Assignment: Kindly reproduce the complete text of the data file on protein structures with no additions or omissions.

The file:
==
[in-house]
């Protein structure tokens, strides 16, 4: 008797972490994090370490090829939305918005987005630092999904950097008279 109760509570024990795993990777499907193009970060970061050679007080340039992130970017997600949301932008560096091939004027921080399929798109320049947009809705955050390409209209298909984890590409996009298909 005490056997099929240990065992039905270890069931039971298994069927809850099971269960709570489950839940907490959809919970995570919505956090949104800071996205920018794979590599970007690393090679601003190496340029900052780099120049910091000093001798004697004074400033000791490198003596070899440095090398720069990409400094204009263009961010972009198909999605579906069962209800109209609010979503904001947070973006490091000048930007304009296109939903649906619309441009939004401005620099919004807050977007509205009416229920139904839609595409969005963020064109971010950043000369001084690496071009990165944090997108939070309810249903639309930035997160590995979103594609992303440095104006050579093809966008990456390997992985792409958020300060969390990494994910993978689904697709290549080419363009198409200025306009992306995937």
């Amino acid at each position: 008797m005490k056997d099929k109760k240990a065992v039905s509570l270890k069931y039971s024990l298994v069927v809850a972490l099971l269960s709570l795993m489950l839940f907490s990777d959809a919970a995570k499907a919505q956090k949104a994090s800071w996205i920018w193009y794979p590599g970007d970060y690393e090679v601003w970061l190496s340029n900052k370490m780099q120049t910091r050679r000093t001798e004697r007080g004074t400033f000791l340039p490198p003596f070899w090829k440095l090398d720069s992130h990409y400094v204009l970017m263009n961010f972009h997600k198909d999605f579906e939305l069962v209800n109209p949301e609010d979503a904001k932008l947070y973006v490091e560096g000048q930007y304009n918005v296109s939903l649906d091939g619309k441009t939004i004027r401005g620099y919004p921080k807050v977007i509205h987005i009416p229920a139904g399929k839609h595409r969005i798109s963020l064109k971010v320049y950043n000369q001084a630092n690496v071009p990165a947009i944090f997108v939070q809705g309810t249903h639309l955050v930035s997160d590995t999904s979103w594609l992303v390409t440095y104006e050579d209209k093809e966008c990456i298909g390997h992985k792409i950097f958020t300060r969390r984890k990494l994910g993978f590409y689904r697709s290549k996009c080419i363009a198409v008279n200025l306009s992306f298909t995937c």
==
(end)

[in-house]
């Protein structure tokens, strides 16, 4: 008797972490994090370490090829939305918005987005630092999904950097008279 109760509570024990795993990777499907193009970060970061050679007080340039992130970017997600949301932008560096091939004027921080399929798109320049947009809705955050390409209209298909984890590409996009298909 005490056997099929240990065992039905270890069931039971298994069927809850099971269960709570489950839940907490959809919970995570919505956090949104800071996205920018794979590599970007690393090679601003190496340029900052780099120049910091000093001798004697004074400033000791490198003596070899440095090398720069990409400094204009263009961010972009198909999605579906069962209800109209609010979503904001947070973006490091000048930007304009296109939903649906619309441009939004401005620099919004807050977007509205009416229920139904839609595409969005963020064109971010950043000369001084690496071009990165944090997108939070309810249903639309930035997160590995979103594609992303440095104006050579093809966008990456390997992985792409958020300060969390990494994910993978689904697709290549080419363009198409200025306009992306995937």
């Amino acid at each position: 008797m005490k056997d099929k109760k240990a065992v039905s509570l270890k069931y039971s024990l298994v069927v809850a972490l099971l269960s709570l795993m489950l839940f907490s990777d959809a919970a995570k499907a919505q956090k949104a994090s800071w996205i920018w193009y794979p590599g970007d970060y690393e090679v601003w970061l190496s340029n900052k370490m780099q120049t910091r050679r000093t001798e004697r007080g004074t400033f000791l340039p490198p003596f070899w090829k440095l090398d720069s992130h990409y400094v204009l970017m263009n961010f972009h997600k198909d999605f579906e939305l069962v209800n109209p949301e609010d979503a904001k932008l947070y973006v490091e560096g000048q930007y304009n918005v296109s939903l649906d091939g619309k441009t939004i004027r401005g620099y919004p921080k807050v977007i509205h987005i009416p229920a139904g399929k839609h595409r969005i798109s963020l064109k971010v320049y950043n000369q001084a630092n690496v071009p990165a947009i944090f997108v939070q809705g309810t249903h639309l955050v930035s997160d590995t999904s979103w594609l992303v390409t440095y104006e050579d209209k093809e966008c990456i298909g390997h992985k792409i950097f958020t300060r969390r984890k990494l994910g993978f590409y689904r697709s290549k996009c080419i363009a198409v008279n200025l306009s992306f298909t995937c």